Trichell Jones: When Survivors Are Criminalized
An Oklahoma City woman is facing the possibility of life in prison after prosecutors say she shot and killed her boyfriend.
But the case has been severely compromised by allegations of interference by Oklahoma County district attorney David Prater.
Trishell Jones was a years-long victim of intimate partner domestic violence trapped in a cycle of abuse she says left her no other means of escape.
Jones was arrested on January 13, 2019 for shooting and killing her longtime boyfriend Quaylan Jeffers. Jones lived with Jeffers between 2006 and 2017 and she was finally leaving him after suffering years of documented abuse.
According to a KFOR-TV story from September 2019, Jones was only 22 years old when the relationship began. Jones told the station Jeffers was kind as long as he wasn’t drinking. But it wasn’t long before mental and eventually physical abuse became the overwhelming constant in the dynamic.
Two years into the relationship, Jeffers chased her throughout their home and Jones finally called police. She didn’t immediately realize he was stabbing her the entire time.
“First time I had ever called the police on him,” she told KFOR in 2019. “When I dialed 911 he was chasing me, and at the same time he was stabbing me and i didn’t realize it.”
According to her interview with KFOR, Jones says she was back in the house with Jeffers before her wounds had healed — a hallmark of traumatic abuse cycles.
Charges against Jeffers were dropped because Jones wouldn’t cooperate with the district attorney’s office.
“He saw that I wasn’t cooperating with police,” she told KFOR. “So he figured he had the upper hand on me.”
The abuse became more intense and frequent until she moved out a couple of years ago.
Jones took out a Protective Order against her abuser in August of 2017 referencing the knife attack and continued fear of his abuse. A year later, the order was dismissed by a judge in the summer of 2018.
After this tumultuous history, the two were still living seperately when Jeffers entered Ms. Jones’ garage. Reports are vague about what happened next.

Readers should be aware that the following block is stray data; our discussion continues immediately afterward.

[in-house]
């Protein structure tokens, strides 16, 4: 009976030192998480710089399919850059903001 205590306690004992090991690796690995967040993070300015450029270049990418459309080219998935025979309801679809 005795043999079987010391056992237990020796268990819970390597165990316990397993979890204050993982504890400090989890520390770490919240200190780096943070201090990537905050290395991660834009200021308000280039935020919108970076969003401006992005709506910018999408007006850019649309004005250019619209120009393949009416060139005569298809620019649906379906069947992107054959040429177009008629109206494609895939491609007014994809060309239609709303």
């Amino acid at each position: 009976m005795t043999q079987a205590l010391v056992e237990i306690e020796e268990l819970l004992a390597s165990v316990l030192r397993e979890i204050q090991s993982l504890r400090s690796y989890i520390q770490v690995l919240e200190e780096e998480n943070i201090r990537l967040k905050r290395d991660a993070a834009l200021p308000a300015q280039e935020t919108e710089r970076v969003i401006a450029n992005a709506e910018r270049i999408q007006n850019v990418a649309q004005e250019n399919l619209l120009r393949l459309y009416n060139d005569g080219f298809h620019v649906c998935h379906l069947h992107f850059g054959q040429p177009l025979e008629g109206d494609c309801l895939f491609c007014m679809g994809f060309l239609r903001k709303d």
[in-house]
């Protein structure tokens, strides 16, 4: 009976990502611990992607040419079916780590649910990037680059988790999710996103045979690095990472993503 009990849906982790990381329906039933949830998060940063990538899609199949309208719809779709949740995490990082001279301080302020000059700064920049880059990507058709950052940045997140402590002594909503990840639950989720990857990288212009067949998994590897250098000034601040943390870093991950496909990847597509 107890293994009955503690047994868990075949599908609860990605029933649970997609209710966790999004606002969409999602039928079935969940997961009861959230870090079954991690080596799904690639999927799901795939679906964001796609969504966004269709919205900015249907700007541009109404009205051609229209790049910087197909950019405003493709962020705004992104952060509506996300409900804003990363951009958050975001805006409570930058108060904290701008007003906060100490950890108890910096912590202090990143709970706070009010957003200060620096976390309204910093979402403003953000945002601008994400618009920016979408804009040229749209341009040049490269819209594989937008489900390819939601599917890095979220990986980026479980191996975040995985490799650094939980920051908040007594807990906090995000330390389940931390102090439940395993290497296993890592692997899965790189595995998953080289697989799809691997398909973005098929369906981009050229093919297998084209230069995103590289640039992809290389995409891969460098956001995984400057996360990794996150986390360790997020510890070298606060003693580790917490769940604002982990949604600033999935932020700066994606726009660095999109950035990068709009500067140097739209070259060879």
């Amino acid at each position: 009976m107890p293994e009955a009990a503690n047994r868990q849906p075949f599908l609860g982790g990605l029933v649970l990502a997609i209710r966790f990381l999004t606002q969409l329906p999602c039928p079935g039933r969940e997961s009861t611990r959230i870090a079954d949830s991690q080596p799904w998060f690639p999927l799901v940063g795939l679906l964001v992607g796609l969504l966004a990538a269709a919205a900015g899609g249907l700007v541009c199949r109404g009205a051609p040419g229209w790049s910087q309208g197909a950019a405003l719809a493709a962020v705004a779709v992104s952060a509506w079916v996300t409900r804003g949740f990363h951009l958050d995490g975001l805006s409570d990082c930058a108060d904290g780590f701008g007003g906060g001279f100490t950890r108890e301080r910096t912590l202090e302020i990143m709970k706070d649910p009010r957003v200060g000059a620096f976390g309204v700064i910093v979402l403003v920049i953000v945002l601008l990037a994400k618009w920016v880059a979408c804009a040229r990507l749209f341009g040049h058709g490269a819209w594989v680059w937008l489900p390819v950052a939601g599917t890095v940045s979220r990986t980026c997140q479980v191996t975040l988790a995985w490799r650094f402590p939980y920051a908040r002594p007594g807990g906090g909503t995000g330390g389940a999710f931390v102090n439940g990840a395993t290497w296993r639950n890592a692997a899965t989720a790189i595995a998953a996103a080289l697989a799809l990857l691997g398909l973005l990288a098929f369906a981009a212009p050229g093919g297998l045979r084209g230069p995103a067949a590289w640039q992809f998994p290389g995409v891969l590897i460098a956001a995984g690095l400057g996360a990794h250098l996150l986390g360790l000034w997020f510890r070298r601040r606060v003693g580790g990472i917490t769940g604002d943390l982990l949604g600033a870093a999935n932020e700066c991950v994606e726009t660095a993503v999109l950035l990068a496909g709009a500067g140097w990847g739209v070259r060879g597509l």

Police arrived at the scene late on the evening of the January 19, 2019 and found Jones administering CPR to Jeffers, who had been shot.
Jones was booked into the Oklahoma County jail on one count of First Degree Murder, and one count of Felon in Possession of a Firearm. Since then, the complaint against Ms. Jones has been amended to show she is charged with Manslaughter.
As part of her defense strategy, Jones’ defense counsel retained Angela Beatty, Sr. Director of Domestic Violence Services at the YWCA-OKC, to provide expert testimony on Battered Women’s Syndrome (BWS).
Beatty is regularly retained by Oklahoma County prosecutors to provide expert testimony regarding BWS. According to court documents, Beatty submitted her expert findings to the Court in August 2020.
According to public transcripts of a suppression hearing held on April 5th, 2021, Jan Peery, Director of the YWCA-OKC testified that elected District Attorney David Prater attempted to prevent Ms. Beatty from testifying in the Jones case.
Defense Counsel: “As we sit here today, do you believe Mr. Prater was trying to prevent Ms. Beatty from testifying in this case?”
Jan Peery: “I think my term would be very much discouraged her from testifying, yes.”
According to the testimony, DA Prater made it clear to the CEO of the YWCA-OKC through a series of “irate” phone calls that he did not want her employee to testify against his office.
In Oklahoma, it is a felony to prevent a witness from attending court. This is also called “Witness Tampering.”
Peery also testified that someone from the DA’s office called her months later to investigate a case of “witness tampering” and wanted to know what had transpired during the phone calls with Prater.
It appears Prater has undertaken an investigation of himself through his own capacity as the District Attorney.
Jones’ defense team has filed a motion to disqualify Prater’s office from prosecuting the Jones case, but that still leaves questions unresolved. Who investigates the District Attorney for a felony? Typically, that would be the Attorney General, not the DA himself.
Tragically, Ms. Jones’ is one too many examples of so many victims of domestic violence whose cries for help went unheard until “something happened.”
Now, Ms. Jones faces charges for defending herself against years of domestic abuse. We can no longer use the excuse that we do not understand the cycle.